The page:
NS: Willingham: 3.6, 3.3, 3.2, 3.1, 3.0. Comps: Andre Thornton, Mickey Tettleton, Gene Tenace. Put him on the list, please. He’s not likely to get a lot better, but PECOTA loves him, and thinks he could be an All-Star quality catcher by this year.

Jonah Keri: If they give Willingham an everyday job (1B? corner OF?) he’ll win Rookie of the Year.

CK: Isn’t there still some question about whether or not Willingham will ever be an adequate catcher? His offensive performance and projected up-side seems to merit rating him higher as a bat alone. Looks like our kind of prospect.

JK: How big an adjustment are we planning to make on catching prospects who almost surely won’t catch in the big leagues? We’re arguing for Barton and maybe Willingham as our top two at the position; Barton we’re hearing strong hints he won’t catch, and Willingham at best would see Craig Wilson-type playing time at catcher, and is a potential minus defensively pretty much anywhere he plays. They can both mash, but there needs to be some demerit points for both guys, ideally with some thought behind how much they both fall.

NS: I don’t know. My math-oriented brain thinks of it like

Value = V(C)*Pr(C) + V(oth)*(1 - Pr(C))

Where V(C) = Value at catcher
V(oth) = Value at other position
Pr(C) = Probability of catching in the big leagues

Essentially this is just saying that, if we know for certain that a guy isn’t going to catch in the big leagues, then we shouldn’t give him any credit at all for being a catcher.

I’d guess offhand that there’s something like a 10% chance that Barton is actually a catcher for any substantial length of time in MLB, so I think we ought to treat him almost like a first-base prospect. He’s still deserving of a high ranking as a first-base prospect; obviously it would be higher still if he had Joe Mauer’s defensive skills.

Willingham I’d think actually has a somewhat better chance of being a regular catcher in the big leagues, just because he’s made it this far at the position.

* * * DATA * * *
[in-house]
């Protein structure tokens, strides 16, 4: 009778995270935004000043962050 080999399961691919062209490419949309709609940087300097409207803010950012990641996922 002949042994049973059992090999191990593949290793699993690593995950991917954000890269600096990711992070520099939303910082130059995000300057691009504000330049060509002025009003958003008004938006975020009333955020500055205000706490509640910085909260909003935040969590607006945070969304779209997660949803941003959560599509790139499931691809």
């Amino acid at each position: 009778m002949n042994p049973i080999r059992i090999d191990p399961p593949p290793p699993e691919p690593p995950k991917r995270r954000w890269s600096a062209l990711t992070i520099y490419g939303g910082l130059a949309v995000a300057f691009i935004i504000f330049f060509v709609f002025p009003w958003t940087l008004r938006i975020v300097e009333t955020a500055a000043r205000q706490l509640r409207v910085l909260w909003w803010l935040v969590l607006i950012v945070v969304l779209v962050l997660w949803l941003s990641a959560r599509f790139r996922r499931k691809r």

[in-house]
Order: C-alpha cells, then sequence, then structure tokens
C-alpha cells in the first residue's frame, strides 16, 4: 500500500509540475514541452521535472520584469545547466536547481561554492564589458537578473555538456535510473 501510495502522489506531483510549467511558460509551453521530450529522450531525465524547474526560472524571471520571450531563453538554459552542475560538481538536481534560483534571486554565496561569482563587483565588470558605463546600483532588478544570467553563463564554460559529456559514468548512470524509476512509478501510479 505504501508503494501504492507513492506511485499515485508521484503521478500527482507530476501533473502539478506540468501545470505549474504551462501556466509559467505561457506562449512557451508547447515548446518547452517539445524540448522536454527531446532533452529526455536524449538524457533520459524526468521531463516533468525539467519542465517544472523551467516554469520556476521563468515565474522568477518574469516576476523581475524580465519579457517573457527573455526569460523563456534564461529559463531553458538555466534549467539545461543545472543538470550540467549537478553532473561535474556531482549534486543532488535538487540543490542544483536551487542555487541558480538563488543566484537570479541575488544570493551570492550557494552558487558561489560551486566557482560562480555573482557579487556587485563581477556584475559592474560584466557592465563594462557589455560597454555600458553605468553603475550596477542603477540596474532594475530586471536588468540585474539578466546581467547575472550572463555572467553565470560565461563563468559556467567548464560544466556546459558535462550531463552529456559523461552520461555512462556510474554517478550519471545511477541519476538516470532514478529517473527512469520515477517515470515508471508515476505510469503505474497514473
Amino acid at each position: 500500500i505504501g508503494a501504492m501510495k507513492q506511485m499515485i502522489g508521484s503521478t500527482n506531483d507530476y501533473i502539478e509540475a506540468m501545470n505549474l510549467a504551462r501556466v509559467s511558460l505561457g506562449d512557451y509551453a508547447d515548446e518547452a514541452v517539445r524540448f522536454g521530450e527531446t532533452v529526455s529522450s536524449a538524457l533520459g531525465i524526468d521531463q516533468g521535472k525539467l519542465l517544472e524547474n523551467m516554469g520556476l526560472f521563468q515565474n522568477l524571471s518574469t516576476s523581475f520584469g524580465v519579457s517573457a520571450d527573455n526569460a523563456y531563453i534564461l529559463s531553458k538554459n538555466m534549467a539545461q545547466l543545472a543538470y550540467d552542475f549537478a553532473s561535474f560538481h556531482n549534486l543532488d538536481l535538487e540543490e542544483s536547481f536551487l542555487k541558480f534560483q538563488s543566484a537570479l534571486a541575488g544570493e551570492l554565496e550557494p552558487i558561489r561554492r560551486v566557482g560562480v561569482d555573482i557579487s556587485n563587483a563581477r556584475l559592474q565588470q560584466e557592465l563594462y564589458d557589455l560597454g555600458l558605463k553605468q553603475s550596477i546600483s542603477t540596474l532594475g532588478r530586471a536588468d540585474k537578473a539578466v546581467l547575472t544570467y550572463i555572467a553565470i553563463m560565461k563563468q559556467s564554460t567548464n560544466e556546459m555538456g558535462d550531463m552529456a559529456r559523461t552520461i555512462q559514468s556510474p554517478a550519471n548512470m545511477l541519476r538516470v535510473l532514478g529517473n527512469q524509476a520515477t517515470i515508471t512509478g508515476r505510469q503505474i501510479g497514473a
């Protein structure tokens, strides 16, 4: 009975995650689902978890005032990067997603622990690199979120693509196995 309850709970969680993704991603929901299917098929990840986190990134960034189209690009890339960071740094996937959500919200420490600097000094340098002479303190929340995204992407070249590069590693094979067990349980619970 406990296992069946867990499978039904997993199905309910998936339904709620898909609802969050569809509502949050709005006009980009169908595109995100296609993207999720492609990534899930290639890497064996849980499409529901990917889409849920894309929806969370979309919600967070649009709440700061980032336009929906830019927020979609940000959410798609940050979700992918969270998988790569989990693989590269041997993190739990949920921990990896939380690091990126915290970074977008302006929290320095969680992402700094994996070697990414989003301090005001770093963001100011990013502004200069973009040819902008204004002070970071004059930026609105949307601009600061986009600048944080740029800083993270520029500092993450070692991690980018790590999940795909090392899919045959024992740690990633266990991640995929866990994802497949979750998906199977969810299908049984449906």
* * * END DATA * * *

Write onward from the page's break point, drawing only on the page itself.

Joe Sheehan: I have huge problems with the hype around Willingham. He’s 26, with 25 career at-bats above Double-A, and all of his hitting has come as an overaged prospect at high A and Double-A.

The lack of playing time, much less performance, above Double-A for a 26-year-old is a huge barrier to anyone’s inclusion on a list like this.

I doubt that he can both 1) catch enough to shut people up and 2) hit while doing so. That makes him a corner guy, which takes us back to…age, performance, and now, position.

RJ: Some other names for consideration include George Kottaras and Brian McCann.

NS: Brian McCann:

WARP: 1.3, 1.7, 1.8, 2.2, 2.5
Comps: Buck Martinez, Justin Huber, Jeff Mathis

PECOTA shows its skepticism toward catching prospects here; with McCann, there’s the added worry that he hasn’t walked especially much.

JK: McCann doesn’t walk a ton, but .210 ISO for a 20-year-old at one of the toughest hitter’s parks in all of pro baseball? He should be comfortably on the list, and if we’re giving extra points for the Braves’ track record with prospects (one of the best in the game), then he should be even higher. I like him somewhere in the 31-40 range.

Clay Davenport: I agree with Jonah that McCann is being underrated; I don’t see how any of the players other than Barton can reasonably be placed ahead of him.